In modern times, companies use personalities all the time to sell things. The General Mills company for decades used Betty Crocker. Ms. Crocker wrote cook books and had a TV show. She was among the best known personalities of her time. She did not exist.

McDonalds uses Ronald McDonald to see hamburgers. KFC uses Colonel Sanders to sell fried chicken. Colonel Sanders did exist, not Ronald McDonald.

It doesn’t matter whether the personality was real or fictitious, the technique is the same.

Religion is no different. I’m sure there are religions without gods, but mostly religions use gods to sell their ideas.

The other day I posted a blog illustrating the most common traits the gods had to have in order to be popular. The list is called the Rank-Raglan hero type. The Jesus story had 20 of the 22 characteristics popular in god stories.

The various ideas included in Christianity, sin, forgiveness of sin, the reward of life after death and so on needed a personality to sell them. The character called Jesus, real or not real, has done a good job.

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What is a “Cultural Christian”?

The term “cultural Christian” came up most recently here when I discussed the disproportionately large numbers of Christians in jails and the small number of atheists. The response was that those who check the “Christian” box on the intake form are not really Christians, they just mark it without thinking what it means.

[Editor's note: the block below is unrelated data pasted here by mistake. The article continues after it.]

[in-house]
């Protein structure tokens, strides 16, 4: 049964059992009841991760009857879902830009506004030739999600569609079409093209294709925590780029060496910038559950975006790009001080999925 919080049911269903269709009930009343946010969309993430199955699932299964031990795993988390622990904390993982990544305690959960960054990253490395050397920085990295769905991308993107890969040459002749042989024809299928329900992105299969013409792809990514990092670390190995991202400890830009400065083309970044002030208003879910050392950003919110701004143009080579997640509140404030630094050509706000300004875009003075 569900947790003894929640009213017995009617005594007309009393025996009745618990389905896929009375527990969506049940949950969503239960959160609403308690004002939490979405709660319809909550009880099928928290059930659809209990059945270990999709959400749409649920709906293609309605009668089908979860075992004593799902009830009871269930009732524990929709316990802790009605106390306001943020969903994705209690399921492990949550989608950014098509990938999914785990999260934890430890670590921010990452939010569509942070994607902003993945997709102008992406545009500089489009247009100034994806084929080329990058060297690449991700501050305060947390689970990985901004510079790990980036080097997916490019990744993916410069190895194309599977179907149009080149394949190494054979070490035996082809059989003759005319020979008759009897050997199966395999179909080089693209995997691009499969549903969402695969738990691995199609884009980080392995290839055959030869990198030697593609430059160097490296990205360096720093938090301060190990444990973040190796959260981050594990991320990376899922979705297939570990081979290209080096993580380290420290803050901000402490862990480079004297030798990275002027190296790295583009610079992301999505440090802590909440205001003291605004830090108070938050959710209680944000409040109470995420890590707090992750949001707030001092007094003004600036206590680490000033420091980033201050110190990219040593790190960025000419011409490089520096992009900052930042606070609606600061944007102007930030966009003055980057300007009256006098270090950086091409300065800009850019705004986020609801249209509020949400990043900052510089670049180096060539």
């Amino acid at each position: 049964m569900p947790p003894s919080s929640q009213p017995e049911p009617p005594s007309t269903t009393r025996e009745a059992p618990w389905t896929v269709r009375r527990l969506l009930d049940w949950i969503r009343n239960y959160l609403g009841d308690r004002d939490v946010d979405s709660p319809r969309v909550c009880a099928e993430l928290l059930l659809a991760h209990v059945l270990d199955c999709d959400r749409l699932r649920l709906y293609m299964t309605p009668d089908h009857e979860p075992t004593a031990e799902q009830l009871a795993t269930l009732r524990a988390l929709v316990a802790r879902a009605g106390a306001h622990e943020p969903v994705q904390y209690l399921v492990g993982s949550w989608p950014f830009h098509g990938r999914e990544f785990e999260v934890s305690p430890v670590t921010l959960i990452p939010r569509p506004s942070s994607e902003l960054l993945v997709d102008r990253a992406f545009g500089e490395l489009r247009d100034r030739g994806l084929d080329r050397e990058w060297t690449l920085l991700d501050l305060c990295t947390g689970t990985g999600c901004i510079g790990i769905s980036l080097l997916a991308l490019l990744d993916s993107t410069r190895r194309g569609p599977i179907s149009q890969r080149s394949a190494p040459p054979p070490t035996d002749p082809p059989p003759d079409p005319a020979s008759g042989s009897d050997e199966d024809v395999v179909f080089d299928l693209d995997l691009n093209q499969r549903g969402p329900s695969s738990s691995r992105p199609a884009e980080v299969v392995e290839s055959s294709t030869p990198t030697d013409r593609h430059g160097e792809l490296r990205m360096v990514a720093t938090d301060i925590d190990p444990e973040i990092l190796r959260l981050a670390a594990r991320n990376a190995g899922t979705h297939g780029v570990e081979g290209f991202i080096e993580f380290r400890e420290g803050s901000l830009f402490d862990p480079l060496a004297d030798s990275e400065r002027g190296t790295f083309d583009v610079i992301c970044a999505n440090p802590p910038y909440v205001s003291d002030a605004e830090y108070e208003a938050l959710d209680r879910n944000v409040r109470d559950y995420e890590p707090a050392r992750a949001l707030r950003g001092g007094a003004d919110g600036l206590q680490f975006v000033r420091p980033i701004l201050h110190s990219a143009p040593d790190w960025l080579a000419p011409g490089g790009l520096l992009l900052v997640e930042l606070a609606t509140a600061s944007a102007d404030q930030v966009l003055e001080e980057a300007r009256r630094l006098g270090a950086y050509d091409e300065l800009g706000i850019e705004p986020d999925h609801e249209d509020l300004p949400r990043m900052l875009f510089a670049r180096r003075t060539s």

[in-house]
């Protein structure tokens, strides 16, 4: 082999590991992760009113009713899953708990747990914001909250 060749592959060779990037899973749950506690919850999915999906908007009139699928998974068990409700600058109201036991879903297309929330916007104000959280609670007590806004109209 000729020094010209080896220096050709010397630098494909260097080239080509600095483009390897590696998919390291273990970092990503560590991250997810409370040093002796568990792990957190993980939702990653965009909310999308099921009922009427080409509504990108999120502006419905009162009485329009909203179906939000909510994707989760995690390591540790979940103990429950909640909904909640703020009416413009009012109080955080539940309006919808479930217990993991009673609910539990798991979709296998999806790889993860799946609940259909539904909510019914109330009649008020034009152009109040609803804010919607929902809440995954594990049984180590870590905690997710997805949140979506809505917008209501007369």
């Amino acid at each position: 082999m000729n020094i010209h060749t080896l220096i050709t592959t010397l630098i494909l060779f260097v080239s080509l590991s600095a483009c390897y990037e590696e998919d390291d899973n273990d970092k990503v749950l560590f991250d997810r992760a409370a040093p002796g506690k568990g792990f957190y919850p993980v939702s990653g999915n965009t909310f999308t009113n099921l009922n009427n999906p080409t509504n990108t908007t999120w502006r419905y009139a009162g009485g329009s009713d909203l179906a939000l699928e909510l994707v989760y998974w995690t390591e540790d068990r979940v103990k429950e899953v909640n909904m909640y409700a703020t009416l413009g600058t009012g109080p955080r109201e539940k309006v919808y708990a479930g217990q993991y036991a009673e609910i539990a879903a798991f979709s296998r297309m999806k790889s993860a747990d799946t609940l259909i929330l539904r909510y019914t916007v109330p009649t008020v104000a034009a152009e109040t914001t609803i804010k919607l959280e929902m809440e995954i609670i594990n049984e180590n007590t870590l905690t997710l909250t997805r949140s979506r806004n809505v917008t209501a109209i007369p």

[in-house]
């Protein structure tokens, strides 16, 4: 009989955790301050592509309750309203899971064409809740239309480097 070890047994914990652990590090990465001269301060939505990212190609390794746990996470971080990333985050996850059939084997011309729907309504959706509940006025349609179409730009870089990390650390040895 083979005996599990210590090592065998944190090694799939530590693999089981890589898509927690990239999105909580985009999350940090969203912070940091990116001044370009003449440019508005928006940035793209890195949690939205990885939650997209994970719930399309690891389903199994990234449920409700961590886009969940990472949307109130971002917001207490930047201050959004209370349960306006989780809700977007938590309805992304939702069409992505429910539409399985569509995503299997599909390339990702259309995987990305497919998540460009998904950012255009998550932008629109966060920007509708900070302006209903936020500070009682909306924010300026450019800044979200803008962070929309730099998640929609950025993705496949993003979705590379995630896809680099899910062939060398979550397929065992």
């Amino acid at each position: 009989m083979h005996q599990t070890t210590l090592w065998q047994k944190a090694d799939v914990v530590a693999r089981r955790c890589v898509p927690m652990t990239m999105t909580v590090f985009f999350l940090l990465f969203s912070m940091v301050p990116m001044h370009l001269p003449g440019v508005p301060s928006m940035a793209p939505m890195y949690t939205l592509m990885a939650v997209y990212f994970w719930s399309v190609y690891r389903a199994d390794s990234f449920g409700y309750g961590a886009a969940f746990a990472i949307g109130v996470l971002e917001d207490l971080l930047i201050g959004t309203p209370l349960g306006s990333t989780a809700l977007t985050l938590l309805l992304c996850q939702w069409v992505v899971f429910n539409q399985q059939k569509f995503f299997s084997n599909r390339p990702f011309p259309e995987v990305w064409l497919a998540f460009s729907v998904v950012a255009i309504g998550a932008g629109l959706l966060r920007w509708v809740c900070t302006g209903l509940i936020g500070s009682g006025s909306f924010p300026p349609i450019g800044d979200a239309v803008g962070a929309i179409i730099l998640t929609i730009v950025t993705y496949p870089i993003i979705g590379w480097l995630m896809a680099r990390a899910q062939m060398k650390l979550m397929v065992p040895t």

That may in fact be correct. But, I would suggest those in jail are no different in this respect than the rest of us. That is, a very large proportion of those who mark “Christian”on surveys are not practicing Christians any more than the folks in jail. They, like the inmates, are cultural Christians. They have no real interest in the faith.

Seldom does anyone discuss this. The link interviews some such people. They do not believe in the tenets of Christianity and are looking at various theology and religious practices. They find the easiest way to deal with the question, “What are you?” is to just mark “Christian”.

The number most often quoted by pollsters for the unaffiliated is 20 %. The link author has surveyed folks trying to determine the depth of their commitment to and interest in the faith. He believes the number of unaffiliated is closer to 35%.  He did not mention this, but I recall that only one out of four people attend church.

I think the political implications of cultural Christians was seen in the rapid acceptance of gays over the objections of the religious right. Perhaps there are even more political surprises to come.

http://www.religionnews.com/2014/10/24/secularism-is-on-the-rise-as-more-u-s-christians-turn-churchless/